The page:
Here we are, the first day of June and convocation is just around the corner. For all those who’ve successfully completed your program, congratulations. Many of us find it to be a bit of an adjustment when we have to drop the word “student” from how we think about ourselves.
But of course, this isn’t something that just happens at convocation. The celebration brings our attention to it, but at AU, every month brings that adjustment to some students, and unlike other universities, we often find we’re doing it alone.
That’s why it’s great to read a story like the one presented by Barb Lehtiniemi in this week’s issue, where she finds that she’s not as alone as she thought. It can be helpful to remember that, even if we’re the only AU student we know, that doesn’t mean that others aren’t aware of what we’re doing and rooting for us to succeed.
On the flip side, Deanna Roney looks at those people around us who, watching us seek an education at AU, wonder when we’ll join the “real world”. I’m sure you’ve heard it from someone when you’ve told them you’re taking courses at a distance, or even just seen “the look”, the one that says “How nice for you to not have to be serious about anything,” but where does that come from?
And this brings us back to AU’s Convocation Ceremonies. Even though students are graduating all the time, and even though most of the graduations from AU pass entirely unremarked in the public eye (side note: would it really be so hard for AU to run a crawler of all the names who’ve graduated over the past 12 months at the bottom of the convocation broadcast?) the convocation ceremony is one of the ways that AU tries to create that feeling of a “real world” graduation. Not so much for us—we know what it takes to reach that stage—but more for those around us. To give us something to point to and say, “Look, this is real, see?”
But, if Deanna’s right in her article, then maybe as more people take up distance and online education, the need for convocation ceremonies as evidence of the realness of our education will diminish. With luck, that won’t lead to the ceremonies themselves being diminished, as, needed or not, when you as an AU student watch someone walk across the stage, when you hear their short bio, it can re-energize your enthusiasm for your studies. Hearing how people from all walks of life, with all sorts of different challenges, have managed to overcome those challenges and complete a major goal of their life by going to the exact same place you do is inspiring and connecting. Convocation cometh. It cometh for us all, if we’re willing to work for it.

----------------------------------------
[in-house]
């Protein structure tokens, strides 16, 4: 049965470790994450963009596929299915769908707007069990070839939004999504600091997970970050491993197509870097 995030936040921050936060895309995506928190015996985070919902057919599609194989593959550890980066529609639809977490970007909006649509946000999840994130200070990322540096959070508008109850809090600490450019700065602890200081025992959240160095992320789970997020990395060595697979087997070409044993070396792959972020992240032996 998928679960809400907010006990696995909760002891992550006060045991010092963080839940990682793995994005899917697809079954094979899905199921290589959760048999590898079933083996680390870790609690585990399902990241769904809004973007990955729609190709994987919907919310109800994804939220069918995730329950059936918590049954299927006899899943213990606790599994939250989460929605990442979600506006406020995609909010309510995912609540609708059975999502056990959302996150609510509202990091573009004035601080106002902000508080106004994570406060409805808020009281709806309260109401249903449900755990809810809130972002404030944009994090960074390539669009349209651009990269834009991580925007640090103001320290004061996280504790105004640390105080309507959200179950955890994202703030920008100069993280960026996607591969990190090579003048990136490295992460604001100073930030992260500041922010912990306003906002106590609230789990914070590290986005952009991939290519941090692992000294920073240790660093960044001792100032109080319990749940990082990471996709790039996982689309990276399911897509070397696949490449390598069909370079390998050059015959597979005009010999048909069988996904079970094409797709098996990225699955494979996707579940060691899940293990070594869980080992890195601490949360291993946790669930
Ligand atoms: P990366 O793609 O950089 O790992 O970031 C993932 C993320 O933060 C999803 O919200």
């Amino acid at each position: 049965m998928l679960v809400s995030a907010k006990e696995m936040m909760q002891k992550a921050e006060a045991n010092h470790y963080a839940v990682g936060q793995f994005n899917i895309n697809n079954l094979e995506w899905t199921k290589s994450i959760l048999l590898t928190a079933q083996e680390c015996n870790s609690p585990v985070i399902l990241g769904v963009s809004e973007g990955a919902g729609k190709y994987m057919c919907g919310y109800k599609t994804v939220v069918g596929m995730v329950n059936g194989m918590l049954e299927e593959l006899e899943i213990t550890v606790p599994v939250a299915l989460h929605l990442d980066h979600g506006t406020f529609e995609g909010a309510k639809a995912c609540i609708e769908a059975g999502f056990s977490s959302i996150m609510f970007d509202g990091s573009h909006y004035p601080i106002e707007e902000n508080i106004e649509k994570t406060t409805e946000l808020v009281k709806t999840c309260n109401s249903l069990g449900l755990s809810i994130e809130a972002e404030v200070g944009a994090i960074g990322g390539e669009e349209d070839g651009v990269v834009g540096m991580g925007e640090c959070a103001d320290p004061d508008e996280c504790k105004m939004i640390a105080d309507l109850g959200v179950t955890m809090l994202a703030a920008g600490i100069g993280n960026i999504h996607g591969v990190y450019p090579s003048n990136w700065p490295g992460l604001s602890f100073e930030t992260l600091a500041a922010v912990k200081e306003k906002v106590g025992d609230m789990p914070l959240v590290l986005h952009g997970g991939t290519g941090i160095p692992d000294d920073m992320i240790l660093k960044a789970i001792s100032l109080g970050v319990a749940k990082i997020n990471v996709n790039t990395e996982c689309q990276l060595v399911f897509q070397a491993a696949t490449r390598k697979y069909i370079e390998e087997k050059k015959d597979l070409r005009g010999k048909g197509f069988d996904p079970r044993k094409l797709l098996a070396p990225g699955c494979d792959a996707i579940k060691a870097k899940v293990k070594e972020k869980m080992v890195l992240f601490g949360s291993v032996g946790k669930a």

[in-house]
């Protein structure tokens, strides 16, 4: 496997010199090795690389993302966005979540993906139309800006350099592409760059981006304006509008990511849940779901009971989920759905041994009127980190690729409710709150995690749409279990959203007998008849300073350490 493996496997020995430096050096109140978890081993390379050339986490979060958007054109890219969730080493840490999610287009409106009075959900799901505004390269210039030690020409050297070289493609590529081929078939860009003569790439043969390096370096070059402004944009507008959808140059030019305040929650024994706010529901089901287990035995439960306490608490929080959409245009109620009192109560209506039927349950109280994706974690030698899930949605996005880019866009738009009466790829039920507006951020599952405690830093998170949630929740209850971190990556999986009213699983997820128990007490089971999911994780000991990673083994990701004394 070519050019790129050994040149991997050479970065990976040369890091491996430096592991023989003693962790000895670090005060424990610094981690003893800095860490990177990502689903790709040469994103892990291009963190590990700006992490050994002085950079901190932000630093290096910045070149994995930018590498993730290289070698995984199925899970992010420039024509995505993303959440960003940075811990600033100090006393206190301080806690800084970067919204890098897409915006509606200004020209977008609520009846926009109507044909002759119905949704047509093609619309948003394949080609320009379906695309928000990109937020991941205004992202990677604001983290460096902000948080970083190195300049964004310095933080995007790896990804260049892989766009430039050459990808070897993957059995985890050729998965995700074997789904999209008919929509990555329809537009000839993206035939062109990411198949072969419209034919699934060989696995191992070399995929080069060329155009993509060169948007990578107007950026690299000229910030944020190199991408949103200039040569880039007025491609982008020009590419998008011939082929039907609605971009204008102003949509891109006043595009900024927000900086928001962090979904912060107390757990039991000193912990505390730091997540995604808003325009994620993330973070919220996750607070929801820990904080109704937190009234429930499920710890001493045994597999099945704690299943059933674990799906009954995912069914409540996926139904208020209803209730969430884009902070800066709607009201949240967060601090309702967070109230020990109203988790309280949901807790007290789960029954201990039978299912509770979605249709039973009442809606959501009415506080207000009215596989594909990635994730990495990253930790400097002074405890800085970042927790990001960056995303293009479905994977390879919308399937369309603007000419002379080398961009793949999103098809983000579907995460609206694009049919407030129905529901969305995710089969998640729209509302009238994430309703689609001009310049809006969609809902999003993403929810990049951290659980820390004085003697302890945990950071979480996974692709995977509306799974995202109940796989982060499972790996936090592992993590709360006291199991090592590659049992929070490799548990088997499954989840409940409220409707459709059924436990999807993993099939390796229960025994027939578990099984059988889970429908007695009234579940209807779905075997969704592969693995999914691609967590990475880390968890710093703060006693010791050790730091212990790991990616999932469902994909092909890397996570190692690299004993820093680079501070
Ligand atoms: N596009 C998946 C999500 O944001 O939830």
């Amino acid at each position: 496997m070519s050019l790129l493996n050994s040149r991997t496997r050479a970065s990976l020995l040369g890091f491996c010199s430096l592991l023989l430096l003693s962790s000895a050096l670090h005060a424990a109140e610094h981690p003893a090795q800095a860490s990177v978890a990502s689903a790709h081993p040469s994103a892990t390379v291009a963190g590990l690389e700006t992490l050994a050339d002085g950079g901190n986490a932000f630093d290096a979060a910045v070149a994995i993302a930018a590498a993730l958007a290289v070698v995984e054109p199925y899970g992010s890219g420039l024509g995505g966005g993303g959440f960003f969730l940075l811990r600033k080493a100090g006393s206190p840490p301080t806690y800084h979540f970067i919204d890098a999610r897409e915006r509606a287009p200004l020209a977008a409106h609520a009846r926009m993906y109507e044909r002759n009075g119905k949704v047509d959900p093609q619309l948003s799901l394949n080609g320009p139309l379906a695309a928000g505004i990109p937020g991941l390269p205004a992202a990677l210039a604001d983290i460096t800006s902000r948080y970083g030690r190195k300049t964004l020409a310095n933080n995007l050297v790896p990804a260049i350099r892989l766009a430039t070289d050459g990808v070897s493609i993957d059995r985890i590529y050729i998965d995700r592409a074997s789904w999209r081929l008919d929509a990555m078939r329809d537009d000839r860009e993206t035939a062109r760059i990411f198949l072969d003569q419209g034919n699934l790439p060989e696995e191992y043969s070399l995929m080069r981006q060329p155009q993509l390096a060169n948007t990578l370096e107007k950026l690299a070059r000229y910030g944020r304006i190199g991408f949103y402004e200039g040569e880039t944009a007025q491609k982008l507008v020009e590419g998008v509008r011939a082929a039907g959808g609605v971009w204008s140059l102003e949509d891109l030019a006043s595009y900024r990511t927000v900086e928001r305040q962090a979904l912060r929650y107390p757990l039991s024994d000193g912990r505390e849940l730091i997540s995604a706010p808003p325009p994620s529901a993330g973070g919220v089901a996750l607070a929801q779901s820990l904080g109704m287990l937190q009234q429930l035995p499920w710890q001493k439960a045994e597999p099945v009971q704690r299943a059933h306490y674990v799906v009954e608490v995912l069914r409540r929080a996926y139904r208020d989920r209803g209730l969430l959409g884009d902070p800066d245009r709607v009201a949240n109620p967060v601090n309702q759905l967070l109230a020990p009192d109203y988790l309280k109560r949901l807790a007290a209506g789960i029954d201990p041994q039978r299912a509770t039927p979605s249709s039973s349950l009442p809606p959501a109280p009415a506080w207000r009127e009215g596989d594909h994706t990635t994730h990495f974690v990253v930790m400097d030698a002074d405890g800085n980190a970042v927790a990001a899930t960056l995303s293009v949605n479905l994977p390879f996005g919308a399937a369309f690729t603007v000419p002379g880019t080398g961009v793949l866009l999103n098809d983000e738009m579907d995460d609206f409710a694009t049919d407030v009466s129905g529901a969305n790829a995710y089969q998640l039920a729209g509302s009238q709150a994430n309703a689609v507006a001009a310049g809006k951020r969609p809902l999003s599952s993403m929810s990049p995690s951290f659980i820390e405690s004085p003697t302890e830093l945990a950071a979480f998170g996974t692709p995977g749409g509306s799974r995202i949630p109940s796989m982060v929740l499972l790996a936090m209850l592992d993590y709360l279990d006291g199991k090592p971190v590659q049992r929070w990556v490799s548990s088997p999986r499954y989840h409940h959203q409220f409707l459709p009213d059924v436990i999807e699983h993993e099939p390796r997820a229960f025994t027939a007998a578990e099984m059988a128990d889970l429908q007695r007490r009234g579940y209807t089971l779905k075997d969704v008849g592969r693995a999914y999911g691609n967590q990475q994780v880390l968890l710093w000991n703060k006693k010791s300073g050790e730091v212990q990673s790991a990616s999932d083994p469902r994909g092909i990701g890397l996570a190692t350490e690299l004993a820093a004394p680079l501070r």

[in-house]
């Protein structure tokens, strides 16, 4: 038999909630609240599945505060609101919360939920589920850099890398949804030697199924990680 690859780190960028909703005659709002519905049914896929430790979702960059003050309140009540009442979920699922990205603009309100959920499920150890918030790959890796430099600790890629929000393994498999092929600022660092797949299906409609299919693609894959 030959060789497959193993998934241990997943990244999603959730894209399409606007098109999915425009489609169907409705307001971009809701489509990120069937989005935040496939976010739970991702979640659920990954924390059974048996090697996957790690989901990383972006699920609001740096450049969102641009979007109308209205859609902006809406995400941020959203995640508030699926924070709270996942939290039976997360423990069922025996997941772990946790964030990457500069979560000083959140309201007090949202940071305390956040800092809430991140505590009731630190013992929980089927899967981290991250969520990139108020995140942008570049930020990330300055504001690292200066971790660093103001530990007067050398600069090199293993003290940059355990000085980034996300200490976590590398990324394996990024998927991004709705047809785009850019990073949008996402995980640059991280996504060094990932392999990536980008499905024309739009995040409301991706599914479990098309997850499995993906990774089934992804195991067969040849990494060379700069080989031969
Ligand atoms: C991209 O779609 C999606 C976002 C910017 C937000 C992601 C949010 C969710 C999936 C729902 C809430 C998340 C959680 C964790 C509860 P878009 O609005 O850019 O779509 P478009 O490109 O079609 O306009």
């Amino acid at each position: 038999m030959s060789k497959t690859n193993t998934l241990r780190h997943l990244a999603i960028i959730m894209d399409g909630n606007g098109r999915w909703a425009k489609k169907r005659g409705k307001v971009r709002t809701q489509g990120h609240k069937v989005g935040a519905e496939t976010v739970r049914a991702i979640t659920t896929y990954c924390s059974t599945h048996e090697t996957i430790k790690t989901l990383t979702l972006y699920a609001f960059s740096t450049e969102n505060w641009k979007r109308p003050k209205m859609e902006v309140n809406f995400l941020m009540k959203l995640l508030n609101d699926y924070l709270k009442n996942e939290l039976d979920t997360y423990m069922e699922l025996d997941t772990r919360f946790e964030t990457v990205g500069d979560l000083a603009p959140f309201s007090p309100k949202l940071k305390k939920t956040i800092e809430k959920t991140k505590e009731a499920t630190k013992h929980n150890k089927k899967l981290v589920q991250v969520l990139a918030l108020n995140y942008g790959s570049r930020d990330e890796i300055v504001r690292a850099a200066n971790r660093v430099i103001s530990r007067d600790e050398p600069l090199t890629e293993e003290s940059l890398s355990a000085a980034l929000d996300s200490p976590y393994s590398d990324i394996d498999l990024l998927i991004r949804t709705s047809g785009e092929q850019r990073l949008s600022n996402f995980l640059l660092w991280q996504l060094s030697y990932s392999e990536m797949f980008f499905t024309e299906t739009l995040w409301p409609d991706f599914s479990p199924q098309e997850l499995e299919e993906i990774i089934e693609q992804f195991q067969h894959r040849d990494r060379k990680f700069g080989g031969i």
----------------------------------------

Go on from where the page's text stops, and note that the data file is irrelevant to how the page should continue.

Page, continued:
But also this week, our feature article is a continuation of the series of Minds We Meet with the new AUSU Council. Up this week, The Voice Magazine’s own Brittany Daigle. Brittany, who currently writes our Course Exam column (probably our most popular regular feature here in The Voice Magazine) has been interviewed before, but that was before she was on Council, so this time, we take a look at what brought her to AU and Council and what she hopes to accomplish while here. Plus, of course, we have a selection of news, reviews, advice, events, scholarships, and other articles to keep you connected to your fellow students in a different way than convocation. Enjoy the read!